Parasitoid developmental mortality in the field: patterns, causes and consequences for sex ratio and virginity

Kapranas, Apostolos and Hardy, Ian C.W. and Morse, Joseph G. and Luck, Robert F. (2010) Parasitoid developmental mortality in the field: patterns, causes and consequences for sex ratio and virginity. Journal of Animal Ecology, 80 . pp. 192-203. ISSN 1365-2656

[img]
Preview
PDF - Requires a PDF viewer such as GSview, Xpdf or Adobe Acrobat Reader
Download (675kB) | Preview

Abstract

1. Sex ratio theory predicts that developmental mortality can affect sex ratio optima under Local Mate Competition and also lead to ‘virgin’ broods containing only females with no sibling-mating opportunities on maturity.

2. Estimates of developmental mortality and its sex ratio effects have been laboratory based, and both models and laboratory studies have treated mortality as a phenomenon without identifying its biological causes.

3. We contribute a large set of field data on Metaphycus luteolus Timberlake (Hymenoptera: Encyrtidae), an endoparasitoid of soft scale insects (Hemiptera: Coccidae), which has sex allocation conditional on host quality and female-biased brood sex ratios. Developmental mortality within broods can be both assessed and attributed to distinct causes, including encapsulation by the host and larval–larval competition.

4. Thirty per cent of M. luteolus offspring die during development with 65% of this mortality because of encapsulation and 28% because of larval competition. The distributions of mortality overall and for each cause of mortality separately were overdispersed.

5. The probability of an individual being encapsulated increased with clutch size, while the probability of being killed by a brood mate declined with increasing clutch size and with increasing per capita availability of resources.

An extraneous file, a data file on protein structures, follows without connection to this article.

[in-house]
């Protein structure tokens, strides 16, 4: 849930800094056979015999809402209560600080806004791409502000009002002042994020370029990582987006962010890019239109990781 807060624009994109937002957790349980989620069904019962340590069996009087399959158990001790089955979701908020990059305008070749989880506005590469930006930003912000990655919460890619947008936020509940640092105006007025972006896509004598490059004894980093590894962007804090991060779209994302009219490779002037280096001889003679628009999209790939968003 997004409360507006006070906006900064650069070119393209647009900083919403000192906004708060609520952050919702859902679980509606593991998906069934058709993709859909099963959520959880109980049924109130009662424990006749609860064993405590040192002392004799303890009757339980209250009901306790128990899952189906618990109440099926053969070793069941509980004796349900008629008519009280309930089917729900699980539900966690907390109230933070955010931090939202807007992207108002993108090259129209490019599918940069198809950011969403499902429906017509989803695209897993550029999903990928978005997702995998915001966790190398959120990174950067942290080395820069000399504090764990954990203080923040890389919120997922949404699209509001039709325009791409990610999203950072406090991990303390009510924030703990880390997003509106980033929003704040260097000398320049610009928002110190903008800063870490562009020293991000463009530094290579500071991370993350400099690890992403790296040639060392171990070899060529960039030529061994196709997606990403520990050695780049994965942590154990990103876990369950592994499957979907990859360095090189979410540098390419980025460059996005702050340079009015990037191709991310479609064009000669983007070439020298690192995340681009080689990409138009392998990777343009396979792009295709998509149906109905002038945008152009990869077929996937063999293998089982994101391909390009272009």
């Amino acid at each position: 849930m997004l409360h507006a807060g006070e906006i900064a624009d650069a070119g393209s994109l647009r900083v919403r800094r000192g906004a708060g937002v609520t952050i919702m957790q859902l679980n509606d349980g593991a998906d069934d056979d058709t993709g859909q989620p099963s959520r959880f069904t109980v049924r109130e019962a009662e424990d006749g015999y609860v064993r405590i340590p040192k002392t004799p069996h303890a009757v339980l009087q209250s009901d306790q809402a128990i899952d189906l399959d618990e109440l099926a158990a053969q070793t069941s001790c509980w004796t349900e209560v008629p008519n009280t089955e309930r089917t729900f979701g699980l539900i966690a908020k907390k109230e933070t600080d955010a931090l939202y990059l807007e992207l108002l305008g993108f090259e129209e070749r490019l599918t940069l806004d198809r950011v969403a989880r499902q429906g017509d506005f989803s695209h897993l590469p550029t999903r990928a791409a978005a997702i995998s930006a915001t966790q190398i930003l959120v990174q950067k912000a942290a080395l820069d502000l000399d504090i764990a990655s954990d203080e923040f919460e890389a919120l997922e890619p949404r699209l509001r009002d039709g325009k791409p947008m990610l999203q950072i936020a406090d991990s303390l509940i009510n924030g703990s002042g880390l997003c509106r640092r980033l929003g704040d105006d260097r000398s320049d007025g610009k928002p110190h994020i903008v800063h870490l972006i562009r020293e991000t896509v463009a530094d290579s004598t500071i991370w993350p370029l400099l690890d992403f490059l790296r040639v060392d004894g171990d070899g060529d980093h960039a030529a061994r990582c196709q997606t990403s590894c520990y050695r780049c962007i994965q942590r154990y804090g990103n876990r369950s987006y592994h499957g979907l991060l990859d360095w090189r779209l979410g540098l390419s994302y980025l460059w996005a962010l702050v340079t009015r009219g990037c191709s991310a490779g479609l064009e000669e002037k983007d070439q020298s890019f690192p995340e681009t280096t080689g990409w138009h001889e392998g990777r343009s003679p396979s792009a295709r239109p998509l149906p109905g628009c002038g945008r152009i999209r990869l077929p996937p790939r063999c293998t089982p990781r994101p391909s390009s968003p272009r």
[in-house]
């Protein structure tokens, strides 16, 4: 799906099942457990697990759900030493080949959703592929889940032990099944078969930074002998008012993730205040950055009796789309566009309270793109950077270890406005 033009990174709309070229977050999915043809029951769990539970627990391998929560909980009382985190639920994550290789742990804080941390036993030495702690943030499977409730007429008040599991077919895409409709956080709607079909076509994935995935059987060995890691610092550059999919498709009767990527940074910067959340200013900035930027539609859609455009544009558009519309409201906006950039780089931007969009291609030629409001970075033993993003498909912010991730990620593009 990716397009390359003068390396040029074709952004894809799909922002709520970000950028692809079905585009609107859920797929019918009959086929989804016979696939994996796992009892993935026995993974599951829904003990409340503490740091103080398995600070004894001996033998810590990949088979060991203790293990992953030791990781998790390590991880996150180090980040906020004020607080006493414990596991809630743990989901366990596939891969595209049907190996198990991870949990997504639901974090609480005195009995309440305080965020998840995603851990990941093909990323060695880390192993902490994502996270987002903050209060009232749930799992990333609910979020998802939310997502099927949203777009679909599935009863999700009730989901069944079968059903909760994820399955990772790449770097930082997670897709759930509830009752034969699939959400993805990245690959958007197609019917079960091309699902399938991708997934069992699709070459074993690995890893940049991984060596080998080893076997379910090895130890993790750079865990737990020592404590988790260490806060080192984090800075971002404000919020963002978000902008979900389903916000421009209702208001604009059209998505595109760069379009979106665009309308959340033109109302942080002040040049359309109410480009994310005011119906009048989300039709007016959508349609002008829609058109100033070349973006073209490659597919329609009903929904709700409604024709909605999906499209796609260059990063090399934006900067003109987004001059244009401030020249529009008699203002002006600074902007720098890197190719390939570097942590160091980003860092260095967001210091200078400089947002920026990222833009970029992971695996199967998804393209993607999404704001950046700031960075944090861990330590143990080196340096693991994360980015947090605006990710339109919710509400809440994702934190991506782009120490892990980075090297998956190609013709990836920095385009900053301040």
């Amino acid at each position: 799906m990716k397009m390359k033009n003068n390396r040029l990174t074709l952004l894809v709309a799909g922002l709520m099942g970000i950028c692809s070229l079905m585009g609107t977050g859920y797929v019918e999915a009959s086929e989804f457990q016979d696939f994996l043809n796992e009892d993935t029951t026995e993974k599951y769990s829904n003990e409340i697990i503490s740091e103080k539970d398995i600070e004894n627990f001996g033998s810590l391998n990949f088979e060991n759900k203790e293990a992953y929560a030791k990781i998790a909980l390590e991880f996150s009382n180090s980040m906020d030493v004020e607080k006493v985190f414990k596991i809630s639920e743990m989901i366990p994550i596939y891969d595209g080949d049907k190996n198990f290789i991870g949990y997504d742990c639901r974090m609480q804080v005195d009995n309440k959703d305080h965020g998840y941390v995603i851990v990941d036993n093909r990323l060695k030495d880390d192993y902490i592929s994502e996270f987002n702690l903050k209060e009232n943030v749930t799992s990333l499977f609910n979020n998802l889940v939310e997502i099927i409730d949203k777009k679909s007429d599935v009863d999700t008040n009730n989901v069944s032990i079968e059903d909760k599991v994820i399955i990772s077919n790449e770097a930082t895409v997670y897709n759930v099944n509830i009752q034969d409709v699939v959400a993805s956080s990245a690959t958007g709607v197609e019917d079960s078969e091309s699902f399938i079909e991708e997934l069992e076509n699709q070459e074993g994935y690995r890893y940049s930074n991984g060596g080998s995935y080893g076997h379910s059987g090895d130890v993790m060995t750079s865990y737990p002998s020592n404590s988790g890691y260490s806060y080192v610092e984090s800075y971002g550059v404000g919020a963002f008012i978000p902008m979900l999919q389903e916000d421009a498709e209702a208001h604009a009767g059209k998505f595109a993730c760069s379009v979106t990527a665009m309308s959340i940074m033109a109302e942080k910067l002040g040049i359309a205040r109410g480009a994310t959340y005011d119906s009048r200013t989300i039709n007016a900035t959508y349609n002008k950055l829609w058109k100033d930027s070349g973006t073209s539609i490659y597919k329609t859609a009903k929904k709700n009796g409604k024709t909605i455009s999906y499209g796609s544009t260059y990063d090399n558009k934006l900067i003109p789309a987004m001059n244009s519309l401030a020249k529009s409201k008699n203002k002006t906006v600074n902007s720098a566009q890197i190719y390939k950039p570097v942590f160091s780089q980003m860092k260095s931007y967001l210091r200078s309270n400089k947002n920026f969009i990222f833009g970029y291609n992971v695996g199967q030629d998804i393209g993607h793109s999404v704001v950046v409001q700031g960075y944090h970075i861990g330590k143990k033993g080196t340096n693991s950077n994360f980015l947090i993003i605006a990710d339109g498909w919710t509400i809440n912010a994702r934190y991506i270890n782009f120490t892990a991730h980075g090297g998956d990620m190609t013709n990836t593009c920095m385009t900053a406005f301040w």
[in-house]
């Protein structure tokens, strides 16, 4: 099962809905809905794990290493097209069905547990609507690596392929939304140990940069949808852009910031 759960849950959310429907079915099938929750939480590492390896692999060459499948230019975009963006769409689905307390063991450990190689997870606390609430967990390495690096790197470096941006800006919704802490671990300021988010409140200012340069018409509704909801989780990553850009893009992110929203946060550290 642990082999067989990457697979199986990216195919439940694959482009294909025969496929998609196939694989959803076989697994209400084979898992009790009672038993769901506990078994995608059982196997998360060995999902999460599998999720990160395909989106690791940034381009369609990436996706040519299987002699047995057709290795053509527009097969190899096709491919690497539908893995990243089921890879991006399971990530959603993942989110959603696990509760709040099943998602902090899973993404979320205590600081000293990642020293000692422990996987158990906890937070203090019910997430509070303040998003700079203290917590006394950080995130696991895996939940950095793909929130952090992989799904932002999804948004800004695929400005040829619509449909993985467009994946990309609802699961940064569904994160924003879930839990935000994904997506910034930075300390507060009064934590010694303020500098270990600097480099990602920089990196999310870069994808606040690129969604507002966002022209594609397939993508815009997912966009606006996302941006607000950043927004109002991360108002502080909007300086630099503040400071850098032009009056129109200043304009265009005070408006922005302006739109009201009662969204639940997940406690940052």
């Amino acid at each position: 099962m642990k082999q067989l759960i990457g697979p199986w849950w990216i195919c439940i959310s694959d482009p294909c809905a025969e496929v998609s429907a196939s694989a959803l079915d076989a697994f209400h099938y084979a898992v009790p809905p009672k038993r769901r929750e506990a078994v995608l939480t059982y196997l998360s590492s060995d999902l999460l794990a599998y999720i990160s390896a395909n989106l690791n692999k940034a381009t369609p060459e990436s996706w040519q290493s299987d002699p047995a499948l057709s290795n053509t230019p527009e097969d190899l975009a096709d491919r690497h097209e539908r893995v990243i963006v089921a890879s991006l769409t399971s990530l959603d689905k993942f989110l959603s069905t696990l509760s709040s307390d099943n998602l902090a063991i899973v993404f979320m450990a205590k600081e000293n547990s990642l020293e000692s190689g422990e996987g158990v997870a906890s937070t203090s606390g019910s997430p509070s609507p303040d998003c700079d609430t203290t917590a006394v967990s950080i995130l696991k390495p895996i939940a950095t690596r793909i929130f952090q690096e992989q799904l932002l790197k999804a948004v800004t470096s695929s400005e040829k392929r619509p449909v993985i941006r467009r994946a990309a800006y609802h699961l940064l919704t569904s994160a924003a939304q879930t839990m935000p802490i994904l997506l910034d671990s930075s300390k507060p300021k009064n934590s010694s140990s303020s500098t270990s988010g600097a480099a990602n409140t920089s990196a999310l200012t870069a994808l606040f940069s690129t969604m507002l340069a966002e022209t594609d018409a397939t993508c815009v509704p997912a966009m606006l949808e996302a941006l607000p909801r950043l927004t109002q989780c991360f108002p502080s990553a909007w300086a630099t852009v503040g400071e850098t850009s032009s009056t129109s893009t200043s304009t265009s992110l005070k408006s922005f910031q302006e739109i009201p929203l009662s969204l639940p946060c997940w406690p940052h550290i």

6. The sexual compositions of broods at emergence were influenced by both the degree and the type of mortality operating. At higher levels of mortality, single sex broods were more common and sex ratios were less precise. Overall, virginity was more prevalent than predicted and was more greatly affected by the occurrence of competition than by other sources of mortality, almost certainly because competition tended to eliminate males.

7. The reproductive and developmental biology of M. luteolus appears to be influenced by a complex interplay of maternal clutch size and sex allocation strategies, offspring–offspring developmental interactions, host defence mechanisms and postemergence mating behaviour. Despite the great sophistication of sex ratio theory, it has not yet evolved to the point where it is capable of considering all of these influences simultaneously.

Item Type: Article
Keywords: developmental mortality, encapsulation, facultative siblicide, facultatively gregarious parasitoid, field study, local mate competition
Schools/Departments: University of Nottingham, UK > Faculty of Science > School of Biosciences
Identification Number: 10.1111/j.1365-2656.2010.01767.x
Depositing User: Eprints, Support
Date Deposited: 09 May 2017 12:13
Last Modified: 11 May 2017 04:15
URI: http://eprints.nottingham.ac.uk/id/eprint/42653

Actions (Archive Staff Only)

Edit View Edit View